Botanical name:

Brassica rapa subsp. nipposinica


Mizuna is Japanese mustard green that looks a bit like wild rocket. There are lots of different varieties of Mizuna. They all offer 10 to 20 cm long, deeply serrated and feathered leaves, that are about 5 cm wide. The leaves are the vegetable and have a crisp texture and vary in colour from deep green to deep red. If mizuna goes to flower it shows the typical cross-shaped flower of the cabbage family with four petals.

How to grow:

Sow directly 3 mm deep in well drained and rich soil where it’s supposed to grow. Sow in spots 25 cm apart. Put in 3 seeds per spot, 2 cm apart. Firm down and keep moist. Choose a place in the sun or partial shade. Plants appear within 6 to 10 days. Thin the plants to 2 and finally one plant per spot, 25 cm apart and mulch between the plants. Plants need to be watered consistently.

Doesn’t need much fertilising.

Harvest in 8 weeks.

Growing in the neighbourhood:

Likes to grow with lettuce, kale, endive, tatsoi, bok choi, radishes.

Pests and other problems and how we deal with them:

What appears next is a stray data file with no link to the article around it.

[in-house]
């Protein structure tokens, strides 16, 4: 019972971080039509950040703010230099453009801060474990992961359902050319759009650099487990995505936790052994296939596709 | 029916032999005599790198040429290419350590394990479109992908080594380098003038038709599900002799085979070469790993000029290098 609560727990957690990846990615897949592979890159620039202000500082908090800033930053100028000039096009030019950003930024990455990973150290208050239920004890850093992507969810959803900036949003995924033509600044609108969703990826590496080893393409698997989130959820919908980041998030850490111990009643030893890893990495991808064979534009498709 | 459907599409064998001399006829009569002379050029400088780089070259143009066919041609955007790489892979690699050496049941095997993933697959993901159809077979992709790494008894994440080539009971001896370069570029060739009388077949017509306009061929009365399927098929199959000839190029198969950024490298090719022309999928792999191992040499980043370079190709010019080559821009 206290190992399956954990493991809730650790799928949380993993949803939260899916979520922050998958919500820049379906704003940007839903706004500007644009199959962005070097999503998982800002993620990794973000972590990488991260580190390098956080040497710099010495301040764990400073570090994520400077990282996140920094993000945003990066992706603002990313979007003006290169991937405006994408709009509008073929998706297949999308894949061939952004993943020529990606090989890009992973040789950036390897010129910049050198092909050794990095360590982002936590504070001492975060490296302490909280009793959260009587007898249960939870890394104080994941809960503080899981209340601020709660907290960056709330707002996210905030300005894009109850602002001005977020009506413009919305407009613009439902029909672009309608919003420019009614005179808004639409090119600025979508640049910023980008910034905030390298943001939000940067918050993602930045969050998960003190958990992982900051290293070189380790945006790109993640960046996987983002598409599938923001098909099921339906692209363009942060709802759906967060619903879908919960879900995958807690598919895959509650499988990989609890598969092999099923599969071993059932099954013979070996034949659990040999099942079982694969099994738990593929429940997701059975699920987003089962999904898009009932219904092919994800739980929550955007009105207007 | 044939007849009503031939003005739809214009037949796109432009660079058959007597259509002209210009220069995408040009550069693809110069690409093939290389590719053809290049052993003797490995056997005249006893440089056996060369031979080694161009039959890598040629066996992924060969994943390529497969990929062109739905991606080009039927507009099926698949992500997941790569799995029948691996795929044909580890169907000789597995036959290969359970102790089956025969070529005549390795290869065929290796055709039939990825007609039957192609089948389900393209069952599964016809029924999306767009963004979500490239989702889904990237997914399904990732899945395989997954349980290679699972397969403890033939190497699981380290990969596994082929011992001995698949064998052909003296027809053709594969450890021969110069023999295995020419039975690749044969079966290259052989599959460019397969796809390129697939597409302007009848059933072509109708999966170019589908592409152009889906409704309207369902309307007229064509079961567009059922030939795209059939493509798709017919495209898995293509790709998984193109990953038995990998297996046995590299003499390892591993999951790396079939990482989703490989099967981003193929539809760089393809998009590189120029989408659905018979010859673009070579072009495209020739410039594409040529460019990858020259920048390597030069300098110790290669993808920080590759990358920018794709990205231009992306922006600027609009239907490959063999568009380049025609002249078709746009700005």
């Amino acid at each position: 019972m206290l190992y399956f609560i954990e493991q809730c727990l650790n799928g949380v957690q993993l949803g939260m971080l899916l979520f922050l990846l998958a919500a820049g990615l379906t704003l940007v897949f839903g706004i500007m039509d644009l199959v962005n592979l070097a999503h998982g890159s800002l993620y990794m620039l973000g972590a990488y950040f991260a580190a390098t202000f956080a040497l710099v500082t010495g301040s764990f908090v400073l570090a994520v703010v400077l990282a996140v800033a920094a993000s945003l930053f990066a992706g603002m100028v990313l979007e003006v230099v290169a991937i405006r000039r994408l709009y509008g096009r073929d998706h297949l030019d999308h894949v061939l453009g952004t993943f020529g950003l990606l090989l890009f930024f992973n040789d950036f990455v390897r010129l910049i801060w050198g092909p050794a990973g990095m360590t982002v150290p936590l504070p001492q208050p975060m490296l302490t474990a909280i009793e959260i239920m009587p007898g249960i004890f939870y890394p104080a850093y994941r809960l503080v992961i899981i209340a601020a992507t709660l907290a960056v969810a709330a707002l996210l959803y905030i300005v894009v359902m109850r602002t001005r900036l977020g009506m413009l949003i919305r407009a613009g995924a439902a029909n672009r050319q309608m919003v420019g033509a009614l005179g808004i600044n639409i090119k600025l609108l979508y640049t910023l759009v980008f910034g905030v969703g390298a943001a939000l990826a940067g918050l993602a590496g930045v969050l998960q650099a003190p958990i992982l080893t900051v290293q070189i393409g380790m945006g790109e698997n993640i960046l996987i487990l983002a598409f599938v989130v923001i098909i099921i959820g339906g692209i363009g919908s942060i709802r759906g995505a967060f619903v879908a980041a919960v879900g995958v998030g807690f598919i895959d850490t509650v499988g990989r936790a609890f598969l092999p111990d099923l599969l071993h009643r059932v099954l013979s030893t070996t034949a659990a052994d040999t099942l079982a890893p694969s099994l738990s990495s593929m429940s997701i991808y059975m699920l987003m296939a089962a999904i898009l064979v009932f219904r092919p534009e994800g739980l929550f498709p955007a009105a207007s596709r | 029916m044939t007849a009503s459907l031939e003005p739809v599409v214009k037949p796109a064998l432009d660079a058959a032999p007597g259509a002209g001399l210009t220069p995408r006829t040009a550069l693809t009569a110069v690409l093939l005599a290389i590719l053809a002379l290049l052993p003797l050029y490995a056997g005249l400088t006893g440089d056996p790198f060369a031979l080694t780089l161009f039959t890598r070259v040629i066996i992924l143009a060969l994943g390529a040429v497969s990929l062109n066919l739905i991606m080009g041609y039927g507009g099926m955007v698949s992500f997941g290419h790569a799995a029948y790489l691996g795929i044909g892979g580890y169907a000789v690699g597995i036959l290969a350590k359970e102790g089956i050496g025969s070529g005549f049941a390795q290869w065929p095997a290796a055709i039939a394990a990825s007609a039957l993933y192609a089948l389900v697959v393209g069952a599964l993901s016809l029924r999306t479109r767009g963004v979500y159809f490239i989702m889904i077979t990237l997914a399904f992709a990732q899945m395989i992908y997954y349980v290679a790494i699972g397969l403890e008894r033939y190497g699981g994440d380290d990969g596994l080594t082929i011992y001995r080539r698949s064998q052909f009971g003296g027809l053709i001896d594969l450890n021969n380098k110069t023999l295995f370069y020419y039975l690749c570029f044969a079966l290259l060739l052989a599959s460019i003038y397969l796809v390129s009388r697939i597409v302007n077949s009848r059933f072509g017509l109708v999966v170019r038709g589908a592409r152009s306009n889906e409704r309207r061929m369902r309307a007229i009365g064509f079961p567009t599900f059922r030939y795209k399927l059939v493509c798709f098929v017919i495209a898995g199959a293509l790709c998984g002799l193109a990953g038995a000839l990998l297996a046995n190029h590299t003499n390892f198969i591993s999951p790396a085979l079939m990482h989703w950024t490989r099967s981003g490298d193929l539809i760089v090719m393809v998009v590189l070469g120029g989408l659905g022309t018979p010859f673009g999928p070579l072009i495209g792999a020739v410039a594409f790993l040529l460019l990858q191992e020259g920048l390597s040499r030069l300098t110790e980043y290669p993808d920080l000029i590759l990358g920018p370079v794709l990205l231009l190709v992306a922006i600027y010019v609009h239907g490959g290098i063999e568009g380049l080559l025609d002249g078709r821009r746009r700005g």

Caterpillars of butterflies, especially the white cabbage butterfly are pests on mizuna. We keep them out by netting the bed with a 5-10 mm net as long as the plants are small. A bit of leaf loss on mature plants is tolerable, if caterpillars take away too much leaf material we spray the plants with a bacterial solution that controls them.

All members of the cabbage family can be affected by a single-celled organism deforming the roots and making it hard for the plants to take up water. The problem is called club root and requires serious soil treatment. We try to avoid this by strictly rotating crops.


All seasons, but fares better in cooler months.


Mizuna cross pollinates with other plants of the cabbage family. In order to collect useful seeds the mother-plant would need to be kept isolated.

How to harvest and use:

Pick leaves. After the growing season the roots and parts of the plant that are tough and not appealing as food anymore go to the compost.

Mizuna has a light pepper/mustard flavour and the leaves offer a beautiful crispness. It is great as part of a salad. Roughly chopped it can also be stir-fried or added to soups. It works well with fruits like apples, pears, peaches, figs, melon. It also combines well with garlic, ginger, mushrooms, chili or grains like farro and wild rice.